• The Home Depot of Asiawhich has the largest market share in its home country and now seeks to expand regionally. It is one of the few home improvement retailers in the world which is able to achieve a structural negative cash conversion cycle (CCC) at -39 days for resilient, recurring and sustainable operating cashflow to enable the expansion of its store network while keeping a healthy balance sheet. It is hard to achieve negative cash conversion cycle (CCC) as a home retailer as compared to a supermarket retailer as the product nature is more durable. Even Home Depot, Lowe’s and Bed Bath & Beyond (BBBY) are not able to achieve a negative CCC. Led by the capable owner-operators since 1995, the company is a pioneer in proactively creating awareness and demand in the minds of consumers that upgrading your home can be fun and in incremental affordable steps. Its creative branding has resulted in the firm to become the “first on customers’ mind”, or what Charlie Munger elucidated as the “psychological wide-moat” advantage. 80% of sales are generated customers looking for home improvement and renovation ideas and solutions.  Growth is supported by the management’s proven ability to identify and cater to dynamic changes in customer preferences. The firm’s comprehensive pre and aftersales service creates brand loyalty and sustains long-term sales. The merchandizing management is tailored to the peculiarities of customer preferences in each area to drive same store sales growth with creative customization by store, location, season and events. Its key strategy to expand its profit margin is to increase its higher-margin house brands and product-mix management. Its EBITDA/sqm of $400/sqm was higher than Home Depot until Home Depot experienced a rebound last year to $500/sqm. The firm’s resilient sales are supported by its unrivalled network of diverse locations throughout the country. Its bold vision and successful “Blue Ocean” execution in the highly fragmented second-tier markets has created a powerful wide-moat advantage that will last for many years to come. In short, the management have proven their ability to execute in difficult market and industry conditions especially in the past 5 to 7 years during the 2007/09 global financial crisis with the firm emerging much stronger. The Illinois Institute of Technology engineering graduate and quiet billionaire owner behind the home retailer is one of the few Asian business tycoons who has the thirst to scale up the business in a sustainable way, as opposed to opportunistic ventures, having been largely influenced by his early years experience observing the success of American wide-moat firms. If we can adjust the EV/EBITDA valuation metric to reflect the CCC, the company’s EV/EBITDA of 18.5x will be lower at 10-11x, while Home Depot’s EV/EBITDA 11x will be higher at 13x. Noteworthy is that Home Depot has a negative free cashflow throughout FY1989-2001 (13 consecutive years!) and yet market cap has climbed from $1.5bn to $103bn. Home Depot compounded despite the ugly valuations during the capex ramp-up. This once again highlights that the power of wide-moat is often underappreciated, misunderstood and overlooked. When Home Depot generated $180m in operating cashflow in FY1992, quite similar to this Asian firm now, Home Depot is valued at $5bn (vs $3bn). Store network is expected to double in the next 4-5 years, representing a potential doubling in market value.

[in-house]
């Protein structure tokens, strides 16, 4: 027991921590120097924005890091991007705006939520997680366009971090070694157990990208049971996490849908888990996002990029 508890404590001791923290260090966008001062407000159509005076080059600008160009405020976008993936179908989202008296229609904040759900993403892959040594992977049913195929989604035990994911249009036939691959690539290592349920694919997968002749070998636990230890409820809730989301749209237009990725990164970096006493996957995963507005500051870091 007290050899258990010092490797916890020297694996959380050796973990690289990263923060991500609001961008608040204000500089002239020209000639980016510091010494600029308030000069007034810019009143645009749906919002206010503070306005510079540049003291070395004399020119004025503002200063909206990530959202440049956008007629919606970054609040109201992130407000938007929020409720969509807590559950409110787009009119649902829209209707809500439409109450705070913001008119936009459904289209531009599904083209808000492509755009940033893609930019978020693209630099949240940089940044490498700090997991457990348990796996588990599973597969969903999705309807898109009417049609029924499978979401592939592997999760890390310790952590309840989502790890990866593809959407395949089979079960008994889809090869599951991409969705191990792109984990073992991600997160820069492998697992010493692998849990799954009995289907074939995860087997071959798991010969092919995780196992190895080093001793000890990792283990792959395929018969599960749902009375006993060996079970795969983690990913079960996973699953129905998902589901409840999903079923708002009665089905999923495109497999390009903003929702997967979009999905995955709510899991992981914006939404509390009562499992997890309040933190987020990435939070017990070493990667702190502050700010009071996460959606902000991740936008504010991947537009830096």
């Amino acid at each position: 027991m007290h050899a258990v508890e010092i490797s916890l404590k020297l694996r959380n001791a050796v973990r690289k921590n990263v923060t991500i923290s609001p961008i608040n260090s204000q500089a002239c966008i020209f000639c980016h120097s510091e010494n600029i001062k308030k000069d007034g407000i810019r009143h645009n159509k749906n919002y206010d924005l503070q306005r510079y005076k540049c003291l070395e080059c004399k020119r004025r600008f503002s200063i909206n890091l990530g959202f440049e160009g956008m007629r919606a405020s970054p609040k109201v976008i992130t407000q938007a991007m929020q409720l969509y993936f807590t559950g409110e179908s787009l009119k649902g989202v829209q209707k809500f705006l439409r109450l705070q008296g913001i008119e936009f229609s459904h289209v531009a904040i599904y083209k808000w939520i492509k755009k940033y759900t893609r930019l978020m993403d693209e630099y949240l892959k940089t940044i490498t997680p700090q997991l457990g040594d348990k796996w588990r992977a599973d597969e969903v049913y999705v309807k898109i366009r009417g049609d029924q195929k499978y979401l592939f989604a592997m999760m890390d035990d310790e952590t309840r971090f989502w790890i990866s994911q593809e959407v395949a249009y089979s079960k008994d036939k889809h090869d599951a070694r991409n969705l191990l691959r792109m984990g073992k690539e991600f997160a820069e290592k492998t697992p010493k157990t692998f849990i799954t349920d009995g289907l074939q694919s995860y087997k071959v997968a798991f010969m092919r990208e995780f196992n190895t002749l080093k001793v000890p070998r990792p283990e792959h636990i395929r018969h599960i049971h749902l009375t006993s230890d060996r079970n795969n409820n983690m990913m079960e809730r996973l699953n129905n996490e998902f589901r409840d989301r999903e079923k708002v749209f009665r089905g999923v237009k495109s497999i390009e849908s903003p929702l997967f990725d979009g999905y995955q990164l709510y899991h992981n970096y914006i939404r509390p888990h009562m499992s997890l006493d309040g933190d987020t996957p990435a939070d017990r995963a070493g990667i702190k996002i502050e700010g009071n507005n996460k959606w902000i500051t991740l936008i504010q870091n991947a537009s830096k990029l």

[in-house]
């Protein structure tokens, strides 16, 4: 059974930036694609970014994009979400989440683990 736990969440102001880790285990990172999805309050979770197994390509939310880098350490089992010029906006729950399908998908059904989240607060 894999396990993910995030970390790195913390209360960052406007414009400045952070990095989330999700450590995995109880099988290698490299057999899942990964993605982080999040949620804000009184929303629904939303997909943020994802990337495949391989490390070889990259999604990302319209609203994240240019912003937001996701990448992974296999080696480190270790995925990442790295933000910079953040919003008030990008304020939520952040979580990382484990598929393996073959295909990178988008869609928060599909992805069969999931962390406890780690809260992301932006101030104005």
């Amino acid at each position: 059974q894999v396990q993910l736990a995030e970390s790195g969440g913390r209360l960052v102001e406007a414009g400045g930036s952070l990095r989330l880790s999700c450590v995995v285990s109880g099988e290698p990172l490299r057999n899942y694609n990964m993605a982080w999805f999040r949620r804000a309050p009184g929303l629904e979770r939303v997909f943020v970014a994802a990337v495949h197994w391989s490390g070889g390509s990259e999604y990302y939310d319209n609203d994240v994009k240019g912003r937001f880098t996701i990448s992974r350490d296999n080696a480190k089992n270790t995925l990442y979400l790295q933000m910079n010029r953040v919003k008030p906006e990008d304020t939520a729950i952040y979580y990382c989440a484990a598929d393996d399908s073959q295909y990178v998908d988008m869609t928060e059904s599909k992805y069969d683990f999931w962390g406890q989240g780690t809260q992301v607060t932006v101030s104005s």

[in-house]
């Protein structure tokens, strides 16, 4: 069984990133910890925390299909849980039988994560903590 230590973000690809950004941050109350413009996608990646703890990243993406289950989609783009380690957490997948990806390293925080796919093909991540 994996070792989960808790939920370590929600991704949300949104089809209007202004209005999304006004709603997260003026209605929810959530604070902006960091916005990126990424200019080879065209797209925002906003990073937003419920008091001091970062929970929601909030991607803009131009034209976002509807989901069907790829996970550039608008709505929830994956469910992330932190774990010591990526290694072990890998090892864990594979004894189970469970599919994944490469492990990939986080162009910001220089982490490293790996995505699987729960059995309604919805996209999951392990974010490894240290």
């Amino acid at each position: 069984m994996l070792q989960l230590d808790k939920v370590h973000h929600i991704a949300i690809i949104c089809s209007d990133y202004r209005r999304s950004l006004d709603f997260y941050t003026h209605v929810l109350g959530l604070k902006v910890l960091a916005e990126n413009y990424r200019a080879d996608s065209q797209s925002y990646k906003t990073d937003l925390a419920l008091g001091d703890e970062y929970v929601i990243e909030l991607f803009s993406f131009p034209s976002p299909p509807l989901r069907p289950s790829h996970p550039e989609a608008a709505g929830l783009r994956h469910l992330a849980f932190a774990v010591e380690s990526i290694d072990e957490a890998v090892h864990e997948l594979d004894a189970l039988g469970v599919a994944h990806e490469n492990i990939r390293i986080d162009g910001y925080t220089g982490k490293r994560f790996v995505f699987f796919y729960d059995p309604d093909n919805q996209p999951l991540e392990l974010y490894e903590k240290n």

• The Northeast Asian-listed companywho is the world’s largest maker of an essential component with applications in apparel, shoes, diapers, car seats etc. All top 20 global athletic shoe brands, including Nike, Adidas, Reebok, Sketchers, UnderArmor are customers and this Asian innovator with R&D capabilities has forged long-term “spec-in” partnerships with them. Its broad product offering is protected by over 110 patents. By locating its Pan-Asian production plant network in China, Taiwan, Vietnam and Indonesia close to its major clients, including sales/customer service centers and warehouses in US and Europe, the firm is better positioned to understand their requirements, deliver fast and meet their needs. While top 10 athletic shoe brands account 40% of its revenue, the firm has a diversified clientele base of over 10,000 customers, giving it resilience and growth with both the established and emerging brands as clients. The company is trading at PE14e 12x, EV/EBITDA 7.1x and EV/EBIT 10.6x with a dividend yield of 3.9%.Interestingly, its EBITDA margin is double that of Adidas and its 8.7% net margin is higher than Adidas’ 5.4%, though below Nike’s 9.8%. Given the tipping point of its Pan-Asian production network and contributions from its new products and as capex tapers off in the next few years, free cashflow could be around $50-60m and applying a P/FCF of 15x would yield a market value of $750-900m,, representing a potential upside of 100-150%. Thus, the firm offers a similar quality growth trajectory to Nike/Adidas with its unique knowledge-based business model and yet trades at a more attractive valuation and higher dividend yield as downside protection.